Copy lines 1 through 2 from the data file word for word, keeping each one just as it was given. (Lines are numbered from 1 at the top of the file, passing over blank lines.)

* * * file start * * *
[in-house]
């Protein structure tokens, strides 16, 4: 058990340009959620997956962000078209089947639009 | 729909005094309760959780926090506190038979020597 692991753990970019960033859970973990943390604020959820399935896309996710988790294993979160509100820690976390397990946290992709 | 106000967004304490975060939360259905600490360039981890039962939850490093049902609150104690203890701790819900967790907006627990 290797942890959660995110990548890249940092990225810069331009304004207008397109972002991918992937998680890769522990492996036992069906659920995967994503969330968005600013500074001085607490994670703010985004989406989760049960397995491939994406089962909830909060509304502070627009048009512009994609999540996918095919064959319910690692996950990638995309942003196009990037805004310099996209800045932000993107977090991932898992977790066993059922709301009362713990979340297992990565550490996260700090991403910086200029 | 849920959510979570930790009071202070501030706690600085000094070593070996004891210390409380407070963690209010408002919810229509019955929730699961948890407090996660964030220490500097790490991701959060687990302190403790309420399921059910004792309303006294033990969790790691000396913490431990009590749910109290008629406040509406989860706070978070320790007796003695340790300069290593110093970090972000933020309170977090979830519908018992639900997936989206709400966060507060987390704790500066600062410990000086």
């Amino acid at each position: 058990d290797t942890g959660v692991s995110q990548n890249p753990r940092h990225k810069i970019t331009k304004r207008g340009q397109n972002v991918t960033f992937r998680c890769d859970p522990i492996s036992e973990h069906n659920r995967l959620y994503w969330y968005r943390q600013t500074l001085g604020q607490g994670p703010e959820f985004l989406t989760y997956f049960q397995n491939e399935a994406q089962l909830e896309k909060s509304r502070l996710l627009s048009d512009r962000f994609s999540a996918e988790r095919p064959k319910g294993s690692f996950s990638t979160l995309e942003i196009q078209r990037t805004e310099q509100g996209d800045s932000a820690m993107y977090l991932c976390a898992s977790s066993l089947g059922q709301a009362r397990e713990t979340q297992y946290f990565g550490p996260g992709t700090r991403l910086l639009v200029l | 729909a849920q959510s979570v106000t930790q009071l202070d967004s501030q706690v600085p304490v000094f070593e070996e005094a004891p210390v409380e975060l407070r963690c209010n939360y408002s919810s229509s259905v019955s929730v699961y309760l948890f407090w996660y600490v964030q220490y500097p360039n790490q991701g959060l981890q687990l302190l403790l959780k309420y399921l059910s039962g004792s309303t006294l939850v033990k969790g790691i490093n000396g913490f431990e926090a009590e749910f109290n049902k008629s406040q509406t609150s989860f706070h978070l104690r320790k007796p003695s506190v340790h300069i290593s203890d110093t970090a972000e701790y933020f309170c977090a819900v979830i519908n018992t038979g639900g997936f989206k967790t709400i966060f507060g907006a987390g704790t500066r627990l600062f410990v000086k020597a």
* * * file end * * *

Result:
[in-house]
């Protein structure tokens, strides 16, 4: 058990340009959620997956962000078209089947639009 | 729909005094309760959780926090506190038979020597 692991753990970019960033859970973990943390604020959820399935896309996710988790294993979160509100820690976390397990946290992709 | 106000967004304490975060939360259905600490360039981890039962939850490093049902609150104690203890701790819900967790907006627990 290797942890959660995110990548890249940092990225810069331009304004207008397109972002991918992937998680890769522990492996036992069906659920995967994503969330968005600013500074001085607490994670703010985004989406989760049960397995491939994406089962909830909060509304502070627009048009512009994609999540996918095919064959319910690692996950990638995309942003196009990037805004310099996209800045932000993107977090991932898992977790066993059922709301009362713990979340297992990565550490996260700090991403910086200029 | 849920959510979570930790009071202070501030706690600085000094070593070996004891210390409380407070963690209010408002919810229509019955929730699961948890407090996660964030220490500097790490991701959060687990302190403790309420399921059910004792309303006294033990969790790691000396913490431990009590749910109290008629406040509406989860706070978070320790007796003695340790300069290593110093970090972000933020309170977090979830519908018992639900997936989206709400966060507060987390704790500066600062410990000086």